The power of being explicit: demystifying work, heat, and free energy in the physics of computation
Interest in the thermodynamics of computation has revived in recent years,driven by developments in science, economics and technology. Given theconsequences of the growing demand for computational power, the idea ofreducing the energy cost of computations has gained new importance.Simultaneously, many biological networks are now interpreted asinformation-processing or computational systems constrained by their underlyingthermodynamics. Indeed, some suggest that low-cost, high-density biologicalsystems may help to mitigate the rising demand for computational power and the"end" of Moore's law of exponential growth in the density of transistors. In this chapter we address widespread misconceptions about thermodynamics andthe thermodynamics of computation. In particular, we will argue against thegeneral perception that a measurement or copy operation can be performed at nocost, against the emphasis placed on the significance of erasure operations,and against the careless discussion of heat and work. While not universal,these misconceptions are sufficiently prevalent (particularly withininterdisciplinary contexts) to warrant a detailed discussion. In the process,we will argue that explicitly representing fundamental processes is a usefultool, serving to demystify key concepts. We first give a brief overview of thermodynamics, then the history of thethermodynamics of computation - particularly in terms of copy and measurementoperations inherent to classic thought experiments. Subsequently, we analysethese ideas via an explicit biochemical representation of the entire cycle ofSzilard's engine. In doing so we show that molecular computation is both apromising engineering paradigm, and a valuable tool in providing fundamentalunderstanding.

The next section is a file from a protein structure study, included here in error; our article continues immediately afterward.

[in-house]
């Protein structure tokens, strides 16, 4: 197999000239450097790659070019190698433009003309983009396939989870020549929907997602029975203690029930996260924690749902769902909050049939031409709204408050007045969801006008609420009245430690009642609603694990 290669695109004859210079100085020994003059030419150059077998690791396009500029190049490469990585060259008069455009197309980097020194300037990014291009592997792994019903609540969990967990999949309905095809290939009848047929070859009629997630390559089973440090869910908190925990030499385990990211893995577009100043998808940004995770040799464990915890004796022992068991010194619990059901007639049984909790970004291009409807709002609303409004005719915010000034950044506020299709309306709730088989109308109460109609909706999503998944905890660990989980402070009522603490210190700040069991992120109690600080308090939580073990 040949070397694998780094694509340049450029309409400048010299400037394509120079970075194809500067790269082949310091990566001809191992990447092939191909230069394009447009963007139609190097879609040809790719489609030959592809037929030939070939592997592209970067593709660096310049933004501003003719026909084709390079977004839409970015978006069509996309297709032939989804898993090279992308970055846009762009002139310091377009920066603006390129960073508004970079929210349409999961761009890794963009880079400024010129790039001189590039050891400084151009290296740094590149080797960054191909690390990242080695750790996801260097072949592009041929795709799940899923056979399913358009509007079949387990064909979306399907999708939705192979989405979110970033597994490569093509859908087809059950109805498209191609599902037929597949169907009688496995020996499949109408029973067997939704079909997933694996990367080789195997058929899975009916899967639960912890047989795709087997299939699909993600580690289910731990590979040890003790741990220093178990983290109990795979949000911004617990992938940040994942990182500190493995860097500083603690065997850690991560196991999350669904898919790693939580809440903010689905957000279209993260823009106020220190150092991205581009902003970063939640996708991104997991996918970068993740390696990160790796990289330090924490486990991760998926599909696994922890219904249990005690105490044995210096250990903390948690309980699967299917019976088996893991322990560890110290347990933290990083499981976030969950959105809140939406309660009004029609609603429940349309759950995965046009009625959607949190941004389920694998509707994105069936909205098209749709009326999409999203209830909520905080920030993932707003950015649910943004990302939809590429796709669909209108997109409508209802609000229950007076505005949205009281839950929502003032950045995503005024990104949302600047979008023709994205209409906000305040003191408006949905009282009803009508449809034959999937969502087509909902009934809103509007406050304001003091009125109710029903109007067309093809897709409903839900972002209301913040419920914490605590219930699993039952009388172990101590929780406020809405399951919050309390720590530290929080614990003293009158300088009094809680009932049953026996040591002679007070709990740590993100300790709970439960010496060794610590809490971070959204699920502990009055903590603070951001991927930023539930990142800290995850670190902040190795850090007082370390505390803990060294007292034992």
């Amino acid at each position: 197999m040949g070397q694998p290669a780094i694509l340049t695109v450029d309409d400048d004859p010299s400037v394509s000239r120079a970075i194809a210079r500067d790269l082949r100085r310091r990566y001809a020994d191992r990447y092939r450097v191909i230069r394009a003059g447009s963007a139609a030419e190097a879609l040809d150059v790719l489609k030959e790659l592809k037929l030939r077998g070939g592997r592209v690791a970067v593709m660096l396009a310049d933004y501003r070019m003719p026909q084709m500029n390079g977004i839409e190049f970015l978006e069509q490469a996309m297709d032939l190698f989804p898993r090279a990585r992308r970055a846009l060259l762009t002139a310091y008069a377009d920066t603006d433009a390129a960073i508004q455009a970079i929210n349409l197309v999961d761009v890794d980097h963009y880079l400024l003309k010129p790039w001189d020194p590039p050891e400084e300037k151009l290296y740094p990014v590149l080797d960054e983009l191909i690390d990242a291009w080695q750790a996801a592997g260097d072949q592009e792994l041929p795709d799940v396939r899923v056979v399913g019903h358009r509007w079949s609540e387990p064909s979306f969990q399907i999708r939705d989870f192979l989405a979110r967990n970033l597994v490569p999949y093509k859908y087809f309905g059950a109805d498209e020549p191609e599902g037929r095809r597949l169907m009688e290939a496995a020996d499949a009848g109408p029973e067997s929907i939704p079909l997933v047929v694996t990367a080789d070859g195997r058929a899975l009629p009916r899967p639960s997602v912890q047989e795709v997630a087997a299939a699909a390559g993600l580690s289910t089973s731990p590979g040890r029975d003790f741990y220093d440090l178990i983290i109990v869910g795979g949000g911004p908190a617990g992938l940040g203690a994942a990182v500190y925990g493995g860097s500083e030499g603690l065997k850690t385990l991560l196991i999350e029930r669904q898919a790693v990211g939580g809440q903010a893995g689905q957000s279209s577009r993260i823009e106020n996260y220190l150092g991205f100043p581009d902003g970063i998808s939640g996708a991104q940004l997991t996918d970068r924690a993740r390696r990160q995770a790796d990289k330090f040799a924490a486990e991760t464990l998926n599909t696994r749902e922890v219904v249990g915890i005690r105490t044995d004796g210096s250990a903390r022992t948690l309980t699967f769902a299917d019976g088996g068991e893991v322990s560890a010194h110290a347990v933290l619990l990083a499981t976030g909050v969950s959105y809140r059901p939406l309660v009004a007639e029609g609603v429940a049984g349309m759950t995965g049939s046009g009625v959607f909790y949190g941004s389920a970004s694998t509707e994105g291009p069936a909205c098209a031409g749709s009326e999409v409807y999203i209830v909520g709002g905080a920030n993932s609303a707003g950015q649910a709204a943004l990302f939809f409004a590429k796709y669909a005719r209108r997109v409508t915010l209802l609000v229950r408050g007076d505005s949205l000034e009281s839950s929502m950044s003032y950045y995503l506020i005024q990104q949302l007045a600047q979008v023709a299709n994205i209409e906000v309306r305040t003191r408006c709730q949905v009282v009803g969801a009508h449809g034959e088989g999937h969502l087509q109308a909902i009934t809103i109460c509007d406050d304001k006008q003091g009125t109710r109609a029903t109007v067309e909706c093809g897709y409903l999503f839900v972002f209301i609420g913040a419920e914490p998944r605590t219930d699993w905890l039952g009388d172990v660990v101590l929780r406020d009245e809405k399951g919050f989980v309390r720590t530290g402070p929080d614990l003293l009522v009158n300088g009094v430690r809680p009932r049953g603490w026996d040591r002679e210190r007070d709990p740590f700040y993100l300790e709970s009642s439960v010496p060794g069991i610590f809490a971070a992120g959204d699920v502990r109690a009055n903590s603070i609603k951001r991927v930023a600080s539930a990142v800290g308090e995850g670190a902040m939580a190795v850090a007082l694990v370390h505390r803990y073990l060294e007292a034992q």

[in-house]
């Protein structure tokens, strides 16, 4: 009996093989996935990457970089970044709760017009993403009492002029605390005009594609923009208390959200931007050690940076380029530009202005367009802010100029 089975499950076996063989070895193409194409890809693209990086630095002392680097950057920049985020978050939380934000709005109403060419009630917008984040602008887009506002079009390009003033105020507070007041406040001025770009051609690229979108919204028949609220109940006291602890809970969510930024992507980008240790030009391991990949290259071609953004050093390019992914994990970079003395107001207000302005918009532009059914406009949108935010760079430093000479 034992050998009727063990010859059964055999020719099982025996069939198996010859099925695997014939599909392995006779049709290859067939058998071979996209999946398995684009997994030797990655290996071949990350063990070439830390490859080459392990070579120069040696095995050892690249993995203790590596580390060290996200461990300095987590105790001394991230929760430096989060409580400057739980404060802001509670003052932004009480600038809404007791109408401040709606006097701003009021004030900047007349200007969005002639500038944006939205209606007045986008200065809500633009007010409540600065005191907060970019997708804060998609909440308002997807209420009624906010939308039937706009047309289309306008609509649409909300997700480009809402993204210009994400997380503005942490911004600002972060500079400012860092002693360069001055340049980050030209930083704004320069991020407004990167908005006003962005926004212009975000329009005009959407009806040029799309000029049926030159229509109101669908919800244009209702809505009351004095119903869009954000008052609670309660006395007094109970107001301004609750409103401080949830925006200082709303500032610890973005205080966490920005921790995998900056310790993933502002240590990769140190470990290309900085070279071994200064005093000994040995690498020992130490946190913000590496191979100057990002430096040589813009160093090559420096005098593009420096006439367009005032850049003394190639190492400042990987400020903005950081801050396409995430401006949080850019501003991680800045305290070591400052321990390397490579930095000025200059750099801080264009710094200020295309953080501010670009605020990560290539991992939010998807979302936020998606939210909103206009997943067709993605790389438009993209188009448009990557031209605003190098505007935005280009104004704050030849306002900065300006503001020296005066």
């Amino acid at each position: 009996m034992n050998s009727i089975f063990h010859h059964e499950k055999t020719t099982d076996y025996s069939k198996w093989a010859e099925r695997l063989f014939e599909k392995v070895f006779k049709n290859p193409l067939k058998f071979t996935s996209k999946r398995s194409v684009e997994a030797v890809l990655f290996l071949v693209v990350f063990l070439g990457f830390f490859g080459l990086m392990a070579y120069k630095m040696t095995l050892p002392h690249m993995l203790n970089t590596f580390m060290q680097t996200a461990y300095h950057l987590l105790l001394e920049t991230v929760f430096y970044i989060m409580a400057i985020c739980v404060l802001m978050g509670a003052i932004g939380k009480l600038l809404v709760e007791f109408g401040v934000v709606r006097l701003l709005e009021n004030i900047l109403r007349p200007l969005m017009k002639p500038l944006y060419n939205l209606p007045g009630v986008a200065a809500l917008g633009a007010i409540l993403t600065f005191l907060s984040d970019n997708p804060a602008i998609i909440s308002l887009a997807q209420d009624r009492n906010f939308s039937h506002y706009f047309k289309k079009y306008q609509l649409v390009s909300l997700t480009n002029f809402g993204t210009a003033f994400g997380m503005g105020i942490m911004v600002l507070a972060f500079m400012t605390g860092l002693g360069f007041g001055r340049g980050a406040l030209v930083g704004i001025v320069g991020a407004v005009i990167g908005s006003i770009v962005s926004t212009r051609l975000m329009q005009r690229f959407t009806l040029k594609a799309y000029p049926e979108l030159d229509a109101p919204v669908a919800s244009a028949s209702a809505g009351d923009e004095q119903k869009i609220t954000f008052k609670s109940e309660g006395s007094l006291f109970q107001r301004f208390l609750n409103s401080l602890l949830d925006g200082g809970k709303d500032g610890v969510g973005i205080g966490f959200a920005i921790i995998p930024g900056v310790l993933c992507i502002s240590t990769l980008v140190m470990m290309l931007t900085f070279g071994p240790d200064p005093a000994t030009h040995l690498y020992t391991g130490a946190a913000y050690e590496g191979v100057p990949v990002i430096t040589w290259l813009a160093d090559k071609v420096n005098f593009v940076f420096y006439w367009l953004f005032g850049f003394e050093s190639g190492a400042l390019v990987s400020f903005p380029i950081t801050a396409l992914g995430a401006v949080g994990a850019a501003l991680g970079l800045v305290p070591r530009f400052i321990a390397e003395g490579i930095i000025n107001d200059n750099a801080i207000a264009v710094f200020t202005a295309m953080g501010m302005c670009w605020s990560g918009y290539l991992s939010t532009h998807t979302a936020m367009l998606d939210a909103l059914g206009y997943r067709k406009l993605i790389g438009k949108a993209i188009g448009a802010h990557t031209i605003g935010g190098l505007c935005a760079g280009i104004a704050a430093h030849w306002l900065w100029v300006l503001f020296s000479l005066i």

Ouldridge, T.E, Brittain, R.A, & ten Wolde, P.R. (2018). The power of being explicit: demystifying work, heat, and free energy in the physics of computation. In The Energetics of Computing in Life and Machines. SFI Press.